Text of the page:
SAADI - The Genius of Shiraz
(c. 1210 - 1290)
The Tomb of Saadi,
The lifetime of Saadi (also known by the name: Mosleh al-Din Saadi Shirazi) falls in a period of major political and social change in Iran and the whole of the Middle East (the decline of the Abbasid Empire with the invasion and subsequent wanton destruction by the Mongols). As a result of this, little is known about his life apart from what he wrote in his "so called " autobiographical works.
One of his nicest autobiographical stories, in the Golestan, tells the story of his release from slavery:
... He was imprisoned by the Crusaders and had to dig trenches in Tripoli until a Muslim merchant bought and freed him; but then his previous form of slavery was replaced by another, since he had to marry his benefactor's daughter....
What we know for sure is that he was born in Shiraz in the late 12th century AD (this is even questioned by some scholars who believe he was born in 1210) and began life as a student of the Koran, which he later exchanged for Sufism. During his life he travelled widely and returned to his native town some time around 1256. One usually assumes that Saadi travelled for some thirty years, and it was his experiences and his gift of acute observation that made him such a wonderful storyteller.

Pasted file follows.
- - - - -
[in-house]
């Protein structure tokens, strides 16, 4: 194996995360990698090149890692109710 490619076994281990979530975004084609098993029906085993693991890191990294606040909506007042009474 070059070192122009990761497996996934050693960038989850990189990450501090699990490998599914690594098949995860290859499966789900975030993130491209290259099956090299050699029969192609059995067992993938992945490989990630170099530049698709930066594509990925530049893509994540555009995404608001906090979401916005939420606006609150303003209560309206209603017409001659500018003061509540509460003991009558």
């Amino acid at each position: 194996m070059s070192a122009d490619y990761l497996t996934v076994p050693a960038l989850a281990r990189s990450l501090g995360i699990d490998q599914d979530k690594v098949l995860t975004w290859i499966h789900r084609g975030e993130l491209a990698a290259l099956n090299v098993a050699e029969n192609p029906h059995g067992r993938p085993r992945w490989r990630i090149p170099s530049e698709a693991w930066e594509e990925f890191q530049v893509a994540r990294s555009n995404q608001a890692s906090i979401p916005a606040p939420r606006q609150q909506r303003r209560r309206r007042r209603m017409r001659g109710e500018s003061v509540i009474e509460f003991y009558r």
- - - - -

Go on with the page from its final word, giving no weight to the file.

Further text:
In 1257 he dedicated his Bustan, a book on moral virtues in the form of moralising anecdotes in verse, to Abu Bakr b. Sa'd (ruled Shiraz between 1226-60), and in the following year he completed the Golestan. The Golestan is mainly written in prose and contains stories and personal anecdotes. In it he contrasts the fate of those who depend on the moods of kings to the freedom of the dervishes. Its text is interspersed with a variety of short poems containing advice and humorous reflections.
Copies of both works were often penned by the masters of calligraphy and sometimes decorated with miniatures of great beauty.
Saadi displays great wisdom in all his works with an understanding of the human mind, and many of his lines and sayings have been frequently quoted.
He is also remembered as a great panegyrist and lyricist. He wrote many qasidas (long panegyrics) in Persian and Arabic, mystic ghazals (love poems) and satirical poetry.
Saadi is said to have died in 1290 and his tomb in Shiraz is a shrine. He remains the master of love poetry and one of the greatest poets that Persia has produced.
Copyright© 2001 K. Kianush, Art Arena